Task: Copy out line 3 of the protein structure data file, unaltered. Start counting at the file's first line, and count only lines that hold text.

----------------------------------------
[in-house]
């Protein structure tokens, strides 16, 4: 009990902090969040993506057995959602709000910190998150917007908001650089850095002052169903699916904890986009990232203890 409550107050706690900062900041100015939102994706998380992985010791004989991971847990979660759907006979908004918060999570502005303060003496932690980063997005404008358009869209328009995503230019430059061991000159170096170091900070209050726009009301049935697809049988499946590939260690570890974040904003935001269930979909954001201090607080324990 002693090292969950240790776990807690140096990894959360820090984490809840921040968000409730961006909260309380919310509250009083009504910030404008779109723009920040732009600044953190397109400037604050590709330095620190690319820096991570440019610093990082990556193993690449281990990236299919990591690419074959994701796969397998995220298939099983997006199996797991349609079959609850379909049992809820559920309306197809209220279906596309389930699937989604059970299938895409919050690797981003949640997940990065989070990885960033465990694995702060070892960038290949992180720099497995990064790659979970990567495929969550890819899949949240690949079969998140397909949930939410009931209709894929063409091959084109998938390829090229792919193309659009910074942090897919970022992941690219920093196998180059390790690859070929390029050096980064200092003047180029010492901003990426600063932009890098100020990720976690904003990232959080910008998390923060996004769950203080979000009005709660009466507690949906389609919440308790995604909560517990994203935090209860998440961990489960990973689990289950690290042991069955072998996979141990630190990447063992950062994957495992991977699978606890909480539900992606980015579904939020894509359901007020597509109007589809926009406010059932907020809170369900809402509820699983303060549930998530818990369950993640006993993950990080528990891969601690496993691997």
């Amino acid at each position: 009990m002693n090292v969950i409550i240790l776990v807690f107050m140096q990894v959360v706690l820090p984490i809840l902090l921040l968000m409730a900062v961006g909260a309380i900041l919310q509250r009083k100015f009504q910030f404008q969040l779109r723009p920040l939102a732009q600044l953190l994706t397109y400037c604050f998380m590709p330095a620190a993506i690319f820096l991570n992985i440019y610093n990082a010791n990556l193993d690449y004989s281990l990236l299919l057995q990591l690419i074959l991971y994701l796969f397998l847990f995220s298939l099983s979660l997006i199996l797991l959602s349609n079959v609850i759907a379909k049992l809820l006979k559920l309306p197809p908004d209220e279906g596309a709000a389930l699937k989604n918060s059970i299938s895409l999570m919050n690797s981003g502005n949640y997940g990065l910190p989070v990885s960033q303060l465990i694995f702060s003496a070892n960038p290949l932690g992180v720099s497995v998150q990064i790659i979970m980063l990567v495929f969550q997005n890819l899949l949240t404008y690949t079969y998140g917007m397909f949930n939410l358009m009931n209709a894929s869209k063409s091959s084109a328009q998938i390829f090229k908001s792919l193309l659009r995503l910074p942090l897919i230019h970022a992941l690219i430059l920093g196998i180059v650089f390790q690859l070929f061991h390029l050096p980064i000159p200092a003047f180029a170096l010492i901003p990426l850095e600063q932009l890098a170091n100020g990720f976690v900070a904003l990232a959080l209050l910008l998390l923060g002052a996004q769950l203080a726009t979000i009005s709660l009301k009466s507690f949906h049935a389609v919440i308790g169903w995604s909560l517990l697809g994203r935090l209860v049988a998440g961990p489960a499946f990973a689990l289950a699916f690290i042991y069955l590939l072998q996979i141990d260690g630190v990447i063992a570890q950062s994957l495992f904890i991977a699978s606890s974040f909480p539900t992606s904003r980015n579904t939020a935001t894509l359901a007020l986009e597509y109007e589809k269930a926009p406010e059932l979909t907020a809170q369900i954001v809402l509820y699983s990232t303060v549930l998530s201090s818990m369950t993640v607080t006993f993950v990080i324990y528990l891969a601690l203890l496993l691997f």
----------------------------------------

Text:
């Amino acid at each position: 009990m002693n090292v969950i409550i240790l776990v807690f107050m140096q990894v959360v706690l820090p984490i809840l902090l921040l968000m409730a900062v961006g909260a309380i900041l919310q509250r009083k100015f009504q910030f404008q969040l779109r723009p920040l939102a732009q600044l953190l994706t397109y400037c604050f998380m590709p330095a620190a993506i690319f820096l991570n992985i440019y610093n990082a010791n990556l193993d690449y004989s281990l990236l299919l057995q990591l690419i074959l991971y994701l796969f397998l847990f995220s298939l099983s979660l997006i199996l797991l959602s349609n079959v609850i759907a379909k049992l809820l006979k559920l309306p197809p908004d209220e279906g596309a709000a389930l699937k989604n918060s059970i299938s895409l999570m919050n690797s981003g502005n949640y997940g990065l910190p989070v990885s960033q303060l465990i694995f702060s003496a070892n960038p290949l932690g992180v720099s497995v998150q990064i790659i979970m980063l990567v495929f969550q997005n890819l899949l949240t404008y690949t079969y998140g917007m397909f949930n939410l358009m009931n209709a894929s869209k063409s091959s084109a328009q998938i390829f090229k908001s792919l193309l659009r995503l910074p942090l897919i230019h970022a992941l690219i430059l920093g196998i180059v650089f390790q690859l070929f061991h390029l050096p980064i000159p200092a003047f180029a170096l010492i901003p990426l850095e600063q932009l890098a170091n100020g990720f976690v900070a904003l990232a959080l209050l910008l998390l923060g002052a996004q769950l203080a726009t979000i009005s709660l009301k009466s507690f949906h049935a389609v919440i308790g169903w995604s909560l517990l697809g994203r935090l209860v049988a998440g961990p489960a499946f990973a689990l289950a699916f690290i042991y069955l590939l072998q996979i141990d260690g630190v990447i063992a570890q950062s994957l495992f904890i991977a699978s606890s974040f909480p539900t992606s904003r980015n579904t939020a935001t894509l359901a007020l986009e597509y109007e589809k269930a926009p406010e059932l979909t907020a809170q369900i954001v809402l509820y699983s990232t303060v549930l998530s201090s818990m369950t993640v607080t006993f993950v990080i324990y528990l891969a601690l203890l496993l691997f």